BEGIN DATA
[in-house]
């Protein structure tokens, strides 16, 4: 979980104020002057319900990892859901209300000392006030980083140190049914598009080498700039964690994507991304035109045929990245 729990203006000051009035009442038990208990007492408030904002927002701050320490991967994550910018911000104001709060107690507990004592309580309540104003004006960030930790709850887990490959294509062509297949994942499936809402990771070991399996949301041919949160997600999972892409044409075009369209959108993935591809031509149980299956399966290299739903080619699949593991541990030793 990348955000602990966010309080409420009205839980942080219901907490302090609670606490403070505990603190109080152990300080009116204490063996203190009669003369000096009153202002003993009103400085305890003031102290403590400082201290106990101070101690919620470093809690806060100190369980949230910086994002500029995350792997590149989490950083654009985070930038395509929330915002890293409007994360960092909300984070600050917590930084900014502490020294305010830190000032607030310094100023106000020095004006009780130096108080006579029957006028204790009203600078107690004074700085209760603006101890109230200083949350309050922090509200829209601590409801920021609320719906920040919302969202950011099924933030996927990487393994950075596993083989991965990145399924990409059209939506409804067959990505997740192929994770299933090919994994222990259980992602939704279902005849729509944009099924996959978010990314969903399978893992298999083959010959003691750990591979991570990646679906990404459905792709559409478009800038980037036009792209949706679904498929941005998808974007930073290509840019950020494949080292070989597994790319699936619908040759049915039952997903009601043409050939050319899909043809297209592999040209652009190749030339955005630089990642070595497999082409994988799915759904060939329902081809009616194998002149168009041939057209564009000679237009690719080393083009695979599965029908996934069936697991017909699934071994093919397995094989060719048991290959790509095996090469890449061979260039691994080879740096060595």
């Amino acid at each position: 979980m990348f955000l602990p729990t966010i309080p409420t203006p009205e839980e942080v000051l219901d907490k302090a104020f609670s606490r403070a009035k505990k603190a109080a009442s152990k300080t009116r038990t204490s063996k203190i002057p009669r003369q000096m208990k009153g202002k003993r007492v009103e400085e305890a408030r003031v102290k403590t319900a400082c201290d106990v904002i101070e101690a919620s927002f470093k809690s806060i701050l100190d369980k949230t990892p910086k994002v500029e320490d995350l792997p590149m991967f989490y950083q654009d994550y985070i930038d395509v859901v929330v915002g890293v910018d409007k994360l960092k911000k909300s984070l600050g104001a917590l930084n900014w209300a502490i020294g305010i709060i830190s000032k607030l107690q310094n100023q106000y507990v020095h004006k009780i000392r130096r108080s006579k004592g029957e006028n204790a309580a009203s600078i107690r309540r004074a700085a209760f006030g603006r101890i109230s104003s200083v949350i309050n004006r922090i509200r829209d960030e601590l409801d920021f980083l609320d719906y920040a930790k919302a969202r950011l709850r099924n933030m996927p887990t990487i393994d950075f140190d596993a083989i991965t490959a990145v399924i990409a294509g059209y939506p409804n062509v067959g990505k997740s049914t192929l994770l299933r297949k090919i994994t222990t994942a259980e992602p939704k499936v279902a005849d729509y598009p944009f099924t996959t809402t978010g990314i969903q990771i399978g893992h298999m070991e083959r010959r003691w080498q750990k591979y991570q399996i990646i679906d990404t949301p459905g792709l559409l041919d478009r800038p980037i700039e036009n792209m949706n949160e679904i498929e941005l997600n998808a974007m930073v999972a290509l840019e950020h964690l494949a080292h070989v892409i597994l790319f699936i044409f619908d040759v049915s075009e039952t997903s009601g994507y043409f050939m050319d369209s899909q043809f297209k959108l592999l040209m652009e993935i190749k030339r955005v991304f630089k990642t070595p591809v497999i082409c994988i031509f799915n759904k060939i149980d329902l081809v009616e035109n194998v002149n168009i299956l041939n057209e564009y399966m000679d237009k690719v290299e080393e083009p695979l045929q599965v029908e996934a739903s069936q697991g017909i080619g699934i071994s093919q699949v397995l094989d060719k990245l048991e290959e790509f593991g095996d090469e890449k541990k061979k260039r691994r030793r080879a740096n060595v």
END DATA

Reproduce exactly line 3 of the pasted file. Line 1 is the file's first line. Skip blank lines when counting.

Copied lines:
């Amino acid at each position: 979980m990348f955000l602990p729990t966010i309080p409420t203006p009205e839980e942080v000051l219901d907490k302090a104020f609670s606490r403070a009035k505990k603190a109080a009442s152990k300080t009116r038990t204490s063996k203190i002057p009669r003369q000096m208990k009153g202002k003993r007492v009103e400085e305890a408030r003031v102290k403590t319900a400082c201290d106990v904002i101070e101690a919620s927002f470093k809690s806060i701050l100190d369980k949230t990892p910086k994002v500029e320490d995350l792997p590149m991967f989490y950083q654009d994550y985070i930038d395509v859901v929330v915002g890293v910018d409007k994360l960092k911000k909300s984070l600050g104001a917590l930084n900014w209300a502490i020294g305010i709060i830190s000032k607030l107690q310094n100023q106000y507990v020095h004006k009780i000392r130096r108080s006579k004592g029957e006028n204790a309580a009203s600078i107690r309540r004074a700085a209760f006030g603006r101890i109230s104003s200083v949350i309050n004006r922090i509200r829209d960030e601590l409801d920021f980083l609320d719906y920040a930790k919302a969202r950011l709850r099924n933030m996927p887990t990487i393994d950075f140190d596993a083989i991965t490959a990145v399924i990409a294509g059209y939506p409804n062509v067959g990505k997740s049914t192929l994770l299933r297949k090919i994994t222990t994942a259980e992602p939704k499936v279902a005849d729509y598009p944009f099924t996959t809402t978010g990314i969903q990771i399978g893992h298999m070991e083959r010959r003691w080498q750990k591979y991570q399996i990646i679906d990404t949301p459905g792709l559409l041919d478009r800038p980037i700039e036009n792209m949706n949160e679904i498929e941005l997600n998808a974007m930073v999972a290509l840019e950020h964690l494949a080292h070989v892409i597994l790319f699936i044409f619908d040759v049915s075009e039952t997903s009601g994507y043409f050939m050319d369209s899909q043809f297209k959108l592999l040209m652009e993935i190749k030339r955005v991304f630089k990642t070595p591809v497999i082409c994988i031509f799915n759904k060939i149980d329902l081809v009616e035109n194998v002149n168009i299956l041939n057209e564009y399966m000679d237009k690719v290299e080393e083009p695979l045929q599965v029908e996934a739903s069936q697991g017909i080619g699934i071994s093919q699949v397995l094989d060719k990245l048991e290959e790509f593991g095996d090469e890449k541990k061979k260039r691994r030793r080879a740096n060595v």